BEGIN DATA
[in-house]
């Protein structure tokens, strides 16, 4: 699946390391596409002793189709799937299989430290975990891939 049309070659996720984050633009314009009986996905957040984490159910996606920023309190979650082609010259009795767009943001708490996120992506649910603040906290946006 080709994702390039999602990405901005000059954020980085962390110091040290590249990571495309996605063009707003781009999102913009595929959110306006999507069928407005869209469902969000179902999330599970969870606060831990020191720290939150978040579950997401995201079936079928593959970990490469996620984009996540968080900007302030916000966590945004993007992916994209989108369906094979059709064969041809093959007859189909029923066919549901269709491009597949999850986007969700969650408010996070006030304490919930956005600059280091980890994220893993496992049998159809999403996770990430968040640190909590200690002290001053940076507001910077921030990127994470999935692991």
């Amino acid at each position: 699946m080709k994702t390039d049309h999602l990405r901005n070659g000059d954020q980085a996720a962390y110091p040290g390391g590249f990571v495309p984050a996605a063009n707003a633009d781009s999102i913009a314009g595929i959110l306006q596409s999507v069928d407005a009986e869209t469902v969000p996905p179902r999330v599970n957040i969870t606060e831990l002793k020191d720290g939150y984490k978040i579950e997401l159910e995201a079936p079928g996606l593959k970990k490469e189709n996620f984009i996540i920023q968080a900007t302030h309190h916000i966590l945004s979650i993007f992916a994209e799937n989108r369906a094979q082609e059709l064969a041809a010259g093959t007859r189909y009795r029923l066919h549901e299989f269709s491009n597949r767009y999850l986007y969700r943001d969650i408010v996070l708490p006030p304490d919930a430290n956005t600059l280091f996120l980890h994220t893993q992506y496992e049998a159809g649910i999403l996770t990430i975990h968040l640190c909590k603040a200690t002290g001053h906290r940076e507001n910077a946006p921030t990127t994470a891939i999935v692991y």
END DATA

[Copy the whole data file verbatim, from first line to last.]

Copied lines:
[in-house]
């Protein structure tokens, strides 16, 4: 699946390391596409002793189709799937299989430290975990891939 049309070659996720984050633009314009009986996905957040984490159910996606920023309190979650082609010259009795767009943001708490996120992506649910603040906290946006 080709994702390039999602990405901005000059954020980085962390110091040290590249990571495309996605063009707003781009999102913009595929959110306006999507069928407005869209469902969000179902999330599970969870606060831990020191720290939150978040579950997401995201079936079928593959970990490469996620984009996540968080900007302030916000966590945004993007992916994209989108369906094979059709064969041809093959007859189909029923066919549901269709491009597949999850986007969700969650408010996070006030304490919930956005600059280091980890994220893993496992049998159809999403996770990430968040640190909590200690002290001053940076507001910077921030990127994470999935692991």
């Amino acid at each position: 699946m080709k994702t390039d049309h999602l990405r901005n070659g000059d954020q980085a996720a962390y110091p040290g390391g590249f990571v495309p984050a996605a063009n707003a633009d781009s999102i913009a314009g595929i959110l306006q596409s999507v069928d407005a009986e869209t469902v969000p996905p179902r999330v599970n957040i969870t606060e831990l002793k020191d720290g939150y984490k978040i579950e997401l159910e995201a079936p079928g996606l593959k970990k490469e189709n996620f984009i996540i920023q968080a900007t302030h309190h916000i966590l945004s979650i993007f992916a994209e799937n989108r369906a094979q082609e059709l064969a041809a010259g093959t007859r189909y009795r029923l066919h549901e299989f269709s491009n597949r767009y999850l986007y969700r943001d969650i408010v996070l708490p006030p304490d919930a430290n956005t600059l280091f996120l980890h994220t893993q992506y496992e049998a159809g649910i999403l996770t990430i975990h968040l640190c909590k603040a200690t002290g001053h906290r940076e507001n910077a946006p921030t990127t994470a891939i999935v692991y």